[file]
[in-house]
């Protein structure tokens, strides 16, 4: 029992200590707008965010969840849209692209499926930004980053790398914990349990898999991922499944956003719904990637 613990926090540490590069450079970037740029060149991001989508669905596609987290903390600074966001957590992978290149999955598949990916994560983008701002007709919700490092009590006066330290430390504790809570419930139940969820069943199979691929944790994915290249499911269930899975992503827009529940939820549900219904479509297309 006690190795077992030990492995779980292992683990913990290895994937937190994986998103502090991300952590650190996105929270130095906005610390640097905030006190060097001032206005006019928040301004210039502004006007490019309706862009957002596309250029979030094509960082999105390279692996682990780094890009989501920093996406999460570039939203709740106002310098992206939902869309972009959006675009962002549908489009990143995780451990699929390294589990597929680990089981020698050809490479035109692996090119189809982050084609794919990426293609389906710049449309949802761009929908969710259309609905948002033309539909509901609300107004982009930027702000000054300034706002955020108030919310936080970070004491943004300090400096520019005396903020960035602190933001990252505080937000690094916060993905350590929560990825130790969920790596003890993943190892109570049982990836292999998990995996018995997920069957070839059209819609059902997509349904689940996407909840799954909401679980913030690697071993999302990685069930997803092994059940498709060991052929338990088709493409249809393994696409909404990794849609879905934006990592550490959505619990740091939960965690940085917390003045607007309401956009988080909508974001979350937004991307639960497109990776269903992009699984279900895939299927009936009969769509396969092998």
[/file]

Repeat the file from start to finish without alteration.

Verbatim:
[in-house]
């Protein structure tokens, strides 16, 4: 029992200590707008965010969840849209692209499926930004980053790398914990349990898999991922499944956003719904990637 613990926090540490590069450079970037740029060149991001989508669905596609987290903390600074966001957590992978290149999955598949990916994560983008701002007709919700490092009590006066330290430390504790809570419930139940969820069943199979691929944790994915290249499911269930899975992503827009529940939820549900219904479509297309 006690190795077992030990492995779980292992683990913990290895994937937190994986998103502090991300952590650190996105929270130095906005610390640097905030006190060097001032206005006019928040301004210039502004006007490019309706862009957002596309250029979030094509960082999105390279692996682990780094890009989501920093996406999460570039939203709740106002310098992206939902869309972009959006675009962002549908489009990143995780451990699929390294589990597929680990089981020698050809490479035109692996090119189809982050084609794919990426293609389906710049449309949802761009929908969710259309609905948002033309539909509901609300107004982009930027702000000054300034706002955020108030919310936080970070004491943004300090400096520019005396903020960035602190933001990252505080937000690094916060993905350590929560990825130790969920790596003890993943190892109570049982990836292999998990995996018995997920069957070839059209819609059902997509349904689940996407909840799954909401679980913030690697071993999302990685069930997803092994059940498709060991052929338990088709493409249809393994696409909404990794849609879905934006990592550490959505619990740091939960965690940085917390003045607007309401956009988080909508974001979350937004991307639960497109990776269903992009699984279900895939299927009936009969769509396969092998």